Law School Discussion

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Author Topic: GROUND ZERO  (Read 750 times)


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« on: January 02, 2006, 06:59:28 PM »
Do all law students need an undergrad? or is there a rare exception I don't know of that will accept College grads?

I hear that one year of college consitutes as a semester in university - is that true?
How old do you have to be to be considered a mature student?

I want to pursue law but am trying to find short cuts (otherwise I'll be in my thirties before I get anywhere).

Any help would be appreciated. Thanks.



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« Reply #1 on: February 12, 2006, 12:52:21 PM »
Dont' understand the question.  In the US, "undergrad" means 4 years of college or university, i.e. a Bachelor's degree.  The only difference between a college and a university is that a college offers a 4 year degree only, but a university also offers "graduate" degrees, taken after the 4 year degree, such as a Masters, a PhD, or a professional degree such as law or medicine.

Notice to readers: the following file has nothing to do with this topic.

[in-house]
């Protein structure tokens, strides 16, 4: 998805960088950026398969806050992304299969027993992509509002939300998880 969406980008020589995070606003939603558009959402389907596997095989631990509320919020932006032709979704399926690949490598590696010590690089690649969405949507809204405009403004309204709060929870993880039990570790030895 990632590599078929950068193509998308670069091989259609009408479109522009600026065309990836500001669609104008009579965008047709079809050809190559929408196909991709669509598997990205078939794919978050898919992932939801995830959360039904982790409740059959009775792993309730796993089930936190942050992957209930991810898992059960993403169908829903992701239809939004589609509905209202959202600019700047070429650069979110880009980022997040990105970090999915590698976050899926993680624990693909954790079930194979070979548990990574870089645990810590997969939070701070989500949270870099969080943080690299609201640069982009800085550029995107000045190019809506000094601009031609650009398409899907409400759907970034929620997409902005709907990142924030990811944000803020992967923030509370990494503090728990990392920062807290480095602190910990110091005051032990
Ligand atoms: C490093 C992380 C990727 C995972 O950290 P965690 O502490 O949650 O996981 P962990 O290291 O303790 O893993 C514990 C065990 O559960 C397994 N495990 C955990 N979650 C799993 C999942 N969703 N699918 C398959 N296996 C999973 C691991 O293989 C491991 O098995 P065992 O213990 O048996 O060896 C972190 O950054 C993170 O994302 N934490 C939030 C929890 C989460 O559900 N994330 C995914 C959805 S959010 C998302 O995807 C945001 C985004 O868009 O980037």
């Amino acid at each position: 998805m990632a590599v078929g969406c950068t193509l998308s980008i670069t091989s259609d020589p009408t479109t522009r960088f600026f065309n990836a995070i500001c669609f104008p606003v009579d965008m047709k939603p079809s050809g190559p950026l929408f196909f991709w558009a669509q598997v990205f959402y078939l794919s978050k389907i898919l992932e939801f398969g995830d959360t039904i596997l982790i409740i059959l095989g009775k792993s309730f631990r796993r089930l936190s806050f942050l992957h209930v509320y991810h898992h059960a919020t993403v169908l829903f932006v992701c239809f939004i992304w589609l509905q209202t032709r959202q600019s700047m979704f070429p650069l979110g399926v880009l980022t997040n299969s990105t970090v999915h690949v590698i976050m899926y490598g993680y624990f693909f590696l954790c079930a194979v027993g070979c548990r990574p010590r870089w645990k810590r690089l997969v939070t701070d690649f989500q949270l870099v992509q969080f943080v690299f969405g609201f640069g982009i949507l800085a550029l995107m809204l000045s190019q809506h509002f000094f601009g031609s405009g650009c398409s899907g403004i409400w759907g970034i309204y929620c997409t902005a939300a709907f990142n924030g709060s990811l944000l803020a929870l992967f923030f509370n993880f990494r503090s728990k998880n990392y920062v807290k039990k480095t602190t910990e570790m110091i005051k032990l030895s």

So you can go to "college" at either a college or a university.  All law schools that I know of require as a prerequisite a 4 year Bachelor's ("undergraduate") degree.  No school requires an advanced degree beyond that.  Law School IS the advanced degree.  Does this help?


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« Reply #2 on: February 13, 2006, 10:03:24 PM »
It's different in Canada. Here a college degree =/= an undergrad degree.
This has been discussed at more length at , you might want to go search there.